Recently, I was reading Anthony Bourdain’s “Kitchen Confidential”, a well-written memoir of an ordinary guy’s life journey that almost accidentally ended up finding direction via food. I really like Anthony Bourdain, because he reminds me of more than one person I’ve been close to in my life. Perhaps his stories even remind me a little bit of me, although I typically can’t make brownies, much less a souflee.

In any case, his memoir inspired me to think about my own life, and my own crazy journeys, as well as where I am now, and where I might be going in the future.

Looking back, I think I will always remember 2010 as “My Year Of Becoming Respectable”.

It was a rather unplanned and unexpected journey, and one that involved an awful lot of “No” along the way. I’ve discovered that being respectable, at least by society’s standards, is somewhat defined by the ability to behave with moderation and choices that reflect a certain level of self-respect and consideration for others, rather than with unabashed hedonism. Let’s face it, all things considered, I’ve probably never been “respectable”. It’s something that no level of intelligence or talent, high-priced education, connections, or culture can provide, and I’m not sure it’s even positive. It’s more a stamp of approval from society that says, “Thank you for taking the time to conform. You will be rewarded with a regular paycheck, a healthier lifestyle, and less derision from those around you.”

At the same time, becoming “respectable” is also something that’s helped me become a more secure, self-aware human being. I’m no longer that person everyone defines as an unemployed actress or restless 20-something trying to find herself. I don’t have to go crawling home, asking my mom to pay the electric bill because I ran up a $200 martini bill over the weekend. I’m also not that odd, irresponsible person who can stay out all night on a Sunday, get on an airplane because I had a fight with my boyfriend, or move to a different city because I got bored. I have friends that haven’t had to bail me out of jail, seen me naked at a party, and are not concerned that I’ll become a little bit too interested in their spouse. For the first time since puberty, most of those I spend my time with are people I haven’t dated or involved in a crazy situation that’s never to be talked about again.

I’m still not thoroughly convinced I’m a monogamous person by nature, but I’ve managed to spend two and a half years in a happy and thoroughly monogamous relationship, and I haven’t run too far in the process. Although I struggle with the ability to trust any person the way I’d ideally like to, I’ve discovered that there are things about me that are very “relationship-oriented”, and being happy with one person for a long time isn’t out of the realm of possibility for me.

This year, I learned what it’s like to work 8-hour days, and to be accountable to people who aren’t me. I learned about just how hard and challenging it can be to have a relationship with one person, and not go running off when things get hard, or look for someone else when I need something new and different. I learned that you can’t order everything off the menu if you’re wanting to lose weight, and you can’t drink 8 martinis in an evening if you want to be productive the next day. I learned that you have to deal with your fears and the scars the past has left behind if you want to have a future, and no matter how painful that process might be, you can’t forego it or replace it with something more fun. I learned that you can say you don’t care about what others say about you until you’re blue in the face, but at some point, you have to let people in and admit you care more than you should. I learned that it’s not only OK to plan for the future and to expect those close to you to be in it for the long haul, it’s probably a good idea.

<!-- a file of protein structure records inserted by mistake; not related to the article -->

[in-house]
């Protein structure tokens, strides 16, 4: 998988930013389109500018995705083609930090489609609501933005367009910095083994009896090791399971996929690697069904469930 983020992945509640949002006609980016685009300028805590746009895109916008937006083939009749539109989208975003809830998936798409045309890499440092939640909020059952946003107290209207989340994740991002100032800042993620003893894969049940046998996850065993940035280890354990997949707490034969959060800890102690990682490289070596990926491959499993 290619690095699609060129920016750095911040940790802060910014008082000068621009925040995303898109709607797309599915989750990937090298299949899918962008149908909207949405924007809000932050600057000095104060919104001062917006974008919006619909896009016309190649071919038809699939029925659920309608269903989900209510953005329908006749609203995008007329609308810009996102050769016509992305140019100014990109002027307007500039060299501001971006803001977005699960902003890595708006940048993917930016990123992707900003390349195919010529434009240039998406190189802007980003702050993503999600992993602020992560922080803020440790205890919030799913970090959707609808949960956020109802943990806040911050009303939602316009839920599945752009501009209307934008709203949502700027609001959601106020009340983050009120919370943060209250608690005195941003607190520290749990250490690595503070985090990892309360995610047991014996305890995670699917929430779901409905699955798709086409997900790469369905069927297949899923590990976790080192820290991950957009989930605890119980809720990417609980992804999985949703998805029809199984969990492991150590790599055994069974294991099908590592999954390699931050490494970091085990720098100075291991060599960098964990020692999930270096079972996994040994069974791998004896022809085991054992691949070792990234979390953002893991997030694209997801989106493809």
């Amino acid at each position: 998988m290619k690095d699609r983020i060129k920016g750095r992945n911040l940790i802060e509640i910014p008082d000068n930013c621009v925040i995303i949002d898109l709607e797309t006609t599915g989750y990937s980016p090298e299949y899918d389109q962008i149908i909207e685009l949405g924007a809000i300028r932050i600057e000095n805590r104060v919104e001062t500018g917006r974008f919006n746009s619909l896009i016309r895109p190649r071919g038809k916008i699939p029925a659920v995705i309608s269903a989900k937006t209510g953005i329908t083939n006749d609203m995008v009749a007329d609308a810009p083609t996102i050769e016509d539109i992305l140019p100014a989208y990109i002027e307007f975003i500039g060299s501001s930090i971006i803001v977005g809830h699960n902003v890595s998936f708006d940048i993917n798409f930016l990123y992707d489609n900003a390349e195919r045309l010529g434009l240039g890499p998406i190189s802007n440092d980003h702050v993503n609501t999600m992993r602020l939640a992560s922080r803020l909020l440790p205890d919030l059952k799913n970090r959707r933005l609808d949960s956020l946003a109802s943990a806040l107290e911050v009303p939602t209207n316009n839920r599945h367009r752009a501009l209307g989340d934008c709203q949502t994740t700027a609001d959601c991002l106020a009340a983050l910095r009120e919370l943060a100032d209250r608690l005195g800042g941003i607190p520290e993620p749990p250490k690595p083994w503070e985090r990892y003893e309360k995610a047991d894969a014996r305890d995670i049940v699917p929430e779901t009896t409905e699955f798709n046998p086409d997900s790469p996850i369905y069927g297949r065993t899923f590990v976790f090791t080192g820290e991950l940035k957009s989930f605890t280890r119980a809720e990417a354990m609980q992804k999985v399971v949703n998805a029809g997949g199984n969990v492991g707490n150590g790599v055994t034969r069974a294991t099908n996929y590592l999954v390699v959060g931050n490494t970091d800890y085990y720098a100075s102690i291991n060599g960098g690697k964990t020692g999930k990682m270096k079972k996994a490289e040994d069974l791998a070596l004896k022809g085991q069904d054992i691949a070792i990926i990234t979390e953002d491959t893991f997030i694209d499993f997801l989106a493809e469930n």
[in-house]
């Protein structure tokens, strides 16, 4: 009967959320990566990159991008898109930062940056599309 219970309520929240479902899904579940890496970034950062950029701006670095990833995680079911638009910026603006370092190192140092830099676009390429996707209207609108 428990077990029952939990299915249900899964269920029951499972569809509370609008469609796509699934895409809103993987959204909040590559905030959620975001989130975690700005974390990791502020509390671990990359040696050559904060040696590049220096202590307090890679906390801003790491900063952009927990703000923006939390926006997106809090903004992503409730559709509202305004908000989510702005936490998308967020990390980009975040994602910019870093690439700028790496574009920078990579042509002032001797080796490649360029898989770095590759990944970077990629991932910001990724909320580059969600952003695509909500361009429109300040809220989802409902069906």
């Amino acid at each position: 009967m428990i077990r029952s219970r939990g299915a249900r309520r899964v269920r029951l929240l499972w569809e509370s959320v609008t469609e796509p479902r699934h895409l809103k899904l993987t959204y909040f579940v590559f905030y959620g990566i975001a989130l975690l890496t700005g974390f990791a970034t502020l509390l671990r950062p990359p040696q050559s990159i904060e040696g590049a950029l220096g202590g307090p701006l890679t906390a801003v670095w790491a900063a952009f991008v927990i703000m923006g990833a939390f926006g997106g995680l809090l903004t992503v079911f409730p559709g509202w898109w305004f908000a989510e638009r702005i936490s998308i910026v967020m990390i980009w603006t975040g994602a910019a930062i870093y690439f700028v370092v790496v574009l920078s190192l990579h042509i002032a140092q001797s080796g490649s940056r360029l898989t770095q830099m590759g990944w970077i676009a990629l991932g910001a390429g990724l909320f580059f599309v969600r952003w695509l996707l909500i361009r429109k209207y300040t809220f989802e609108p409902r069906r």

I learned that probably around 1% of the population ever meets anyone even slightly good for them at a dance club, and I don’t really miss going there that much at all. In fact, most of what I observe consists of lonely, desperate, and lost people behaving in ways that demean them. Not that all of that doesn’t have a time and place in a person’s life—but I suppose I’m past the point where it fits into mine.

I learned that I’m happier when I like me than when I’m consumed by the need for others to like me. Ironically, it’s since I started caring about that approval and admiration a little less that I started to find more kindred spirits in the world, more people who truly like me for who I am, rather than an image or idea of which they’ve become enamoured.

I learned that moderation doesn’t have to be restrictive, it can also be healthy and normal. That being said, it can also be boring and restrictive. There is definitely room in every life for adventure, for watching the sunrise with friends, for unexpected romance, for forgetting to be “respectable”.

I’d be lying if I said that sometimes, I didn’t miss certain bits and pieces of my old lifestyle. I don’t miss the chaos, the rollercoaster ride that was so often my life, but I miss the spontaneity and sheer good times that are more likely to happen when you’re not thinking about paying the bills, planning for the future, or having balanced relationships with other people. I’d definitely like to put a bit more of the unexpected back into my world, a bit more freedom.

Perhaps 2011 will be my year of “balance”, the year that I continue to work towards some of the goals that inspired my newfound journey toward “respectability”, but recapture some missing pieces of myself—or, rather, pieces that have been put on hold so that I could concentrate on other things. For the first time in a long time, I’m accepting that there probably is going to be a future, and rather than avoiding it or seeing it as a limiting force, I’m looking forward to both success AND adventure.

I think it’s going to be a good year.